Bike Union Intern
|Anti-bike symbols at several entrances to the Boston Common not only renew an old debate, they send a very negative message about bicycles overall.|
There are two complaints that come in more often than all the others, Boston Parks Commissioner Toni Pollak told a room full of bike organization leaders earlier this week: dogs off the leash, and bikes going too fast or coming too close.
The meeting was organized in response to several anti-bike symbols the Parks Department painted at certain entrances to the Boston Common. For years, the Public Garden has been clearly marked off-limits, but bike riders have gotten accustomed to using the Common even though a park ordinance has technically banned them since 1882.
Many cyclists were incensed by the new rule-and unfortunately at least a few sent nasty letters to the department. (Note to the wise: Always be nice when asking for something.) Their anger isn’t entirely unjustified, as many have been injured on the streets around the common, including one fatality on Beacon and Charles in April 2010. But preliminary crash data reveals that pedestrian-bike collisions are also fairly common in and around the Common, sometimes involving small children whose parents doubtless trust the Common’s paths as a safe place to play.
|The scene of a fatal bike crash at Beacon and Charles in 2010.|
The original decision to ban bicycles from the Common resulted from an 1882 letter to the “Committee on Common and Squares” detailing the danger that “wheelmen” posed to pedestrians. The author, Sam’l H. Russell, explained, “They move so silently, and swiftly, that when several are in company it is difficult to avoid them, and where there are so many children, and careless people about, the danger of collision is considerable.”
But even around the time the ban was put in place, and for a time after, the wheelmen of Boston from various bicycle clubs and the League of American Wheelmen (L.A.W. – nowadays known as the League of American Bicyclists) were proposing ways to make biking in the common a regular occurrence.
An 1881 proposal, for example, urged the city council to consider the “expediency of laying out an oval path on the parade ground of the Common,” conceding that it would only be used “at suitable times and under proper restrictions.”
Another plan, submitted shortly after the ban was enacted and with apparently little effect, addressed the ways in which clearly delineated bike paths would provide relief to pedestrians and provide some order. Its champion Alderman Slade explained: “…if that track was made for the use of the bicycles, we would have good reason to keep them off the malls where people congregate the most, which might be a relief to the foot passengers.”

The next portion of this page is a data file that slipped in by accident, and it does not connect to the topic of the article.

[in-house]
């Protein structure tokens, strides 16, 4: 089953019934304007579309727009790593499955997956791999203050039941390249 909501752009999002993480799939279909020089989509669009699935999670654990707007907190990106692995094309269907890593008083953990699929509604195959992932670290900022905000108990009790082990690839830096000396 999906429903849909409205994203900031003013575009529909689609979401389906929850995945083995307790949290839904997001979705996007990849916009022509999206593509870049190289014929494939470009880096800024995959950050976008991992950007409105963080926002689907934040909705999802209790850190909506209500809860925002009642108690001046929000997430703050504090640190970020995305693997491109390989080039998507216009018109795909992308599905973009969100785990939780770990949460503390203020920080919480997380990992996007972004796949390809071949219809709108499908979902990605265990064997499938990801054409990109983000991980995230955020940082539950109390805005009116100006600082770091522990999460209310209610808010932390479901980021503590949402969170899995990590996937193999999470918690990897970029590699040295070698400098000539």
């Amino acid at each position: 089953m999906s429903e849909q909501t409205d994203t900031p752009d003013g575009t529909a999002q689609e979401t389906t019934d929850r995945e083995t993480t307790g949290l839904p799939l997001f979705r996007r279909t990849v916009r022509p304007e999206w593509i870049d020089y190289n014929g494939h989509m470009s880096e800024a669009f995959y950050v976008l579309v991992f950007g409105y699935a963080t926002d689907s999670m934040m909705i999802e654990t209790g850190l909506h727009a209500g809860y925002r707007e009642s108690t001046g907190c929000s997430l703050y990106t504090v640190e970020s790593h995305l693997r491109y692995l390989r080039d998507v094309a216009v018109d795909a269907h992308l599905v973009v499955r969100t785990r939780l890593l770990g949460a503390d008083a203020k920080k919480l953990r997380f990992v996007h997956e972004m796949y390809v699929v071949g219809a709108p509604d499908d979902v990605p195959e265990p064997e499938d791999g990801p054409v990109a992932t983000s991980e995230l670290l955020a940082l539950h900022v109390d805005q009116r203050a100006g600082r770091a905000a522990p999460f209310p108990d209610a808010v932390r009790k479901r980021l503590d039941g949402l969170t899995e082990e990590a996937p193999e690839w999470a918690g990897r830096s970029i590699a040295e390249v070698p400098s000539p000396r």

In subsequent years bike path proposals kept on coming. Riding on the Common was a hot topic for the L.A.W. in Boston, just as it was for their fellow wheelmen in New York City regarding Central Park. As one defender of an 1898 path proposal explained: “there is no doubt of the fact that [cyclists] are directly affected by the great inconvenience, trouble and danger of tumbling around among the vehicles on Beacon and Tremont Streets.”
This argument failed to persuade many decision-makers, who balked against “any encroachment on the sacred common [sic].” They believed that the Common was to be a space for recreation and pleasure, untainted by concerns of commerce and commuting; this same sense of precious open space pervades much of the discussion today.
Despite being banned in the Common, bikes nonetheless remained a cherished part of the Boston community. Newspaper articles from the end of the nineteenth century speak in ecstatic terms about (permitted) races held on the Common as well as the pleasantness of riding in parks more generally. One bubbled, “The brightness and the clear atmosphere are just what cyclists enjoy, and the popular resorts…were visited by thousands of wheelmen and wheelwomen.”
It was also argued back then, just as it is today, that the Common has always been intended to be a shared public space, open to all communities. At present, it plays hosts to school groups, visiting tourists, Freedom Trail trekkers, downtown commuters, T riders, and bicyclists. As an advocate of bicycle paths explained back in 1898, “The Common is for the people, and for the whole people, and it is not to be set up in our minds as a thing to be venerated and looked at…” Rather, it is to be used well, safely, and inclusively – a goal that would benefit significantly from a solution to allow all users to enjoy the park.
The Bike Union and other bike advocacy groups are going to continue the discussion with Commissioner Pollak and under the leadership of Nicole Freedman and Boston Bikes propose a few alternatives to the ban. These new ideas may include allowing cycling on certain paths but not others, and are likely to be combined with campaigns to urge cyclists to slow down around pedestrians.
The whole episode is instructive to all who ride a bike. When cyclists run afoul of pedestrians, they awaken an even more vulnerable and numerous lobby against bikes in general. Simply slowing down, showing care, and saying excuse me can go a long way toward ensuring that all who ride continue to have access to safe routes.